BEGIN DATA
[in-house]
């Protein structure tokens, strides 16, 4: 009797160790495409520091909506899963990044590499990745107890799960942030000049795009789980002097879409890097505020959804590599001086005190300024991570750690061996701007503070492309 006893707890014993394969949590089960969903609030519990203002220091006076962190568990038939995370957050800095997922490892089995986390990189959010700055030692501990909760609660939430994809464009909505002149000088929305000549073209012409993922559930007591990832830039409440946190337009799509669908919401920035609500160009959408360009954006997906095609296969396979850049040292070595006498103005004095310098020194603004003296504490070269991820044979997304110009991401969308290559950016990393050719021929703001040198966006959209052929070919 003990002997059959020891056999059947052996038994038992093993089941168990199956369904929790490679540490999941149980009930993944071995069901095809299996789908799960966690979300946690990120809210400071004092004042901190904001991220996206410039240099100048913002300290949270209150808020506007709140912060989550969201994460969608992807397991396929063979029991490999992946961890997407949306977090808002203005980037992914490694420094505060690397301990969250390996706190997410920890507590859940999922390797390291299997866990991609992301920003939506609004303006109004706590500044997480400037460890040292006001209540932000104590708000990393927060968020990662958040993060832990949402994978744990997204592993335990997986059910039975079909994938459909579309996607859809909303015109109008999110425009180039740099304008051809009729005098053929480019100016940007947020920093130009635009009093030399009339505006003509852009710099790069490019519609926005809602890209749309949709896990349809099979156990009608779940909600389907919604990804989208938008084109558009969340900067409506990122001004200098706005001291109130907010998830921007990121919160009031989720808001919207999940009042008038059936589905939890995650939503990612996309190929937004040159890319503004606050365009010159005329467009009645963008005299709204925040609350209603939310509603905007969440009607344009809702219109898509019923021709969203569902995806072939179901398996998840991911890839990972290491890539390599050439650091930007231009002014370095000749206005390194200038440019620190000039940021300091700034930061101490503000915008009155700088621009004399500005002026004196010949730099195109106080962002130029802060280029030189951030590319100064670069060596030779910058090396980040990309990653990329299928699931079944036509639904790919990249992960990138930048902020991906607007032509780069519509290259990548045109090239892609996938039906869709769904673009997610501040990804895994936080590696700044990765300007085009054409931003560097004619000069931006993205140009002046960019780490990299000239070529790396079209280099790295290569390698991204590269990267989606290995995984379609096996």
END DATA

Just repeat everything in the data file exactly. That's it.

[in-house]
């Protein structure tokens, strides 16, 4: 009797160790495409520091909506899963990044590499990745107890799960942030000049795009789980002097879409890097505020959804590599001086005190300024991570750690061996701007503070492309 006893707890014993394969949590089960969903609030519990203002220091006076962190568990038939995370957050800095997922490892089995986390990189959010700055030692501990909760609660939430994809464009909505002149000088929305000549073209012409993922559930007591990832830039409440946190337009799509669908919401920035609500160009959408360009954006997906095609296969396979850049040292070595006498103005004095310098020194603004003296504490070269991820044979997304110009991401969308290559950016990393050719021929703001040198966006959209052929070919 003990002997059959020891056999059947052996038994038992093993089941168990199956369904929790490679540490999941149980009930993944071995069901095809299996789908799960966690979300946690990120809210400071004092004042901190904001991220996206410039240099100048913002300290949270209150808020506007709140912060989550969201994460969608992807397991396929063979029991490999992946961890997407949306977090808002203005980037992914490694420094505060690397301990969250390996706190997410920890507590859940999922390797390291299997866990991609992301920003939506609004303006109004706590500044997480400037460890040292006001209540932000104590708000990393927060968020990662958040993060832990949402994978744990997204592993335990997986059910039975079909994938459909579309996607859809909303015109109008999110425009180039740099304008051809009729005098053929480019100016940007947020920093130009635009009093030399009339505006003509852009710099790069490019519609926005809602890209749309949709896990349809099979156990009608779940909600389907919604990804989208938008084109558009969340900067409506990122001004200098706005001291109130907010998830921007990121919160009031989720808001919207999940009042008038059936589905939890995650939503990612996309190929937004040159890319503004606050365009010159005329467009009645963008005299709204925040609350209603939310509603905007969440009607344009809702219109898509019923021709969203569902995806072939179901398996998840991911890839990972290491890539390599050439650091930007231009002014370095000749206005390194200038440019620190000039940021300091700034930061101490503000915008009155700088621009004399500005002026004196010949730099195109106080962002130029802060280029030189951030590319100064670069060596030779910058090396980040990309990653990329299928699931079944036509639904790919990249992960990138930048902020991906607007032509780069519509290259990548045109090239892609996938039906869709769904673009997610501040990804895994936080590696700044990765300007085009054409931003560097004619000069931006993205140009002046960019780490990299000239070529790396079209280099790295290569390698991204590269990267989606290995995984379609096996």